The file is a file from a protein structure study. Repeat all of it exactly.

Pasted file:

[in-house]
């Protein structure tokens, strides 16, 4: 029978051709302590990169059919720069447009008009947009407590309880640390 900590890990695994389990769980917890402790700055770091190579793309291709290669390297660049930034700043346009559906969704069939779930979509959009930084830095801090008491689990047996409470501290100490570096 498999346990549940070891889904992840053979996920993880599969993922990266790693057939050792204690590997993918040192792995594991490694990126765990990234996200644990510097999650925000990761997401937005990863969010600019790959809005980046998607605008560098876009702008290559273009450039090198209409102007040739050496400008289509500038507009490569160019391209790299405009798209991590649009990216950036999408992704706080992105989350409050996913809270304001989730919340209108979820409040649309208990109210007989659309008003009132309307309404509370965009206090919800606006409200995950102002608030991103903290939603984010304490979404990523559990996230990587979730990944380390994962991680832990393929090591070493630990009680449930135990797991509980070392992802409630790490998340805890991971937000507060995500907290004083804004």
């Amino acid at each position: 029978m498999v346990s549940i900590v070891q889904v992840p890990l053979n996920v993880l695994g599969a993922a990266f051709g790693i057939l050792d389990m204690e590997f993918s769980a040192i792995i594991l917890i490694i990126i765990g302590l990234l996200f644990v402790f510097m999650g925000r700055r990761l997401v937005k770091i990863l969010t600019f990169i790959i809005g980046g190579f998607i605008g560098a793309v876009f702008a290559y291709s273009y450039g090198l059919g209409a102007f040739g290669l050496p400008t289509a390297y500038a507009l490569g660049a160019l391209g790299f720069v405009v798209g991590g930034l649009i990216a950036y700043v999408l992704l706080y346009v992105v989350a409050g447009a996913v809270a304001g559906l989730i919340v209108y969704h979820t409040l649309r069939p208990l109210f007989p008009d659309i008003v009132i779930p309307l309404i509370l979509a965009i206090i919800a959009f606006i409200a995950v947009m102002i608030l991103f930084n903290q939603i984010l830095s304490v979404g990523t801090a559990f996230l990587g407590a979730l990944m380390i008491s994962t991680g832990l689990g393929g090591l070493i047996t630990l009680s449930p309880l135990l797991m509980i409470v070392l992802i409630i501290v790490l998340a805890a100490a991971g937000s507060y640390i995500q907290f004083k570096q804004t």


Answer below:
[in-house]
């Protein structure tokens, strides 16, 4: 029978051709302590990169059919720069447009008009947009407590309880640390 900590890990695994389990769980917890402790700055770091190579793309291709290669390297660049930034700043346009559906969704069939779930979509959009930084830095801090008491689990047996409470501290100490570096 498999346990549940070891889904992840053979996920993880599969993922990266790693057939050792204690590997993918040192792995594991490694990126765990990234996200644990510097999650925000990761997401937005990863969010600019790959809005980046998607605008560098876009702008290559273009450039090198209409102007040739050496400008289509500038507009490569160019391209790299405009798209991590649009990216950036999408992704706080992105989350409050996913809270304001989730919340209108979820409040649309208990109210007989659309008003009132309307309404509370965009206090919800606006409200995950102002608030991103903290939603984010304490979404990523559990996230990587979730990944380390994962991680832990393929090591070493630990009680449930135990797991509980070392992802409630790490998340805890991971937000507060995500907290004083804004």
């Amino acid at each position: 029978m498999v346990s549940i900590v070891q889904v992840p890990l053979n996920v993880l695994g599969a993922a990266f051709g790693i057939l050792d389990m204690e590997f993918s769980a040192i792995i594991l917890i490694i990126i765990g302590l990234l996200f644990v402790f510097m999650g925000r700055r990761l997401v937005k770091i990863l969010t600019f990169i790959i809005g980046g190579f998607i605008g560098a793309v876009f702008a290559y291709s273009y450039g090198l059919g209409a102007f040739g290669l050496p400008t289509a390297y500038a507009l490569g660049a160019l391209g790299f720069v405009v798209g991590g930034l649009i990216a950036y700043v999408l992704l706080y346009v992105v989350a409050g447009a996913v809270a304001g559906l989730i919340v209108y969704h979820t409040l649309r069939p208990l109210f007989p008009d659309i008003v009132i779930p309307l309404i509370l979509a965009i206090i919800a959009f606006i409200a995950v947009m102002i608030l991103f930084n903290q939603i984010l830095s304490v979404g990523t801090a559990f996230l990587g407590a979730l990944m380390i008491s994962t991680g832990l689990g393929g090591l070493i047996t630990l009680s449930p309880l135990l797991m509980i409470v070392l992802i409630i501290v790490l998340a805890a100490a991971g937000s507060y640390i995500q907290f004083k570096q804004t």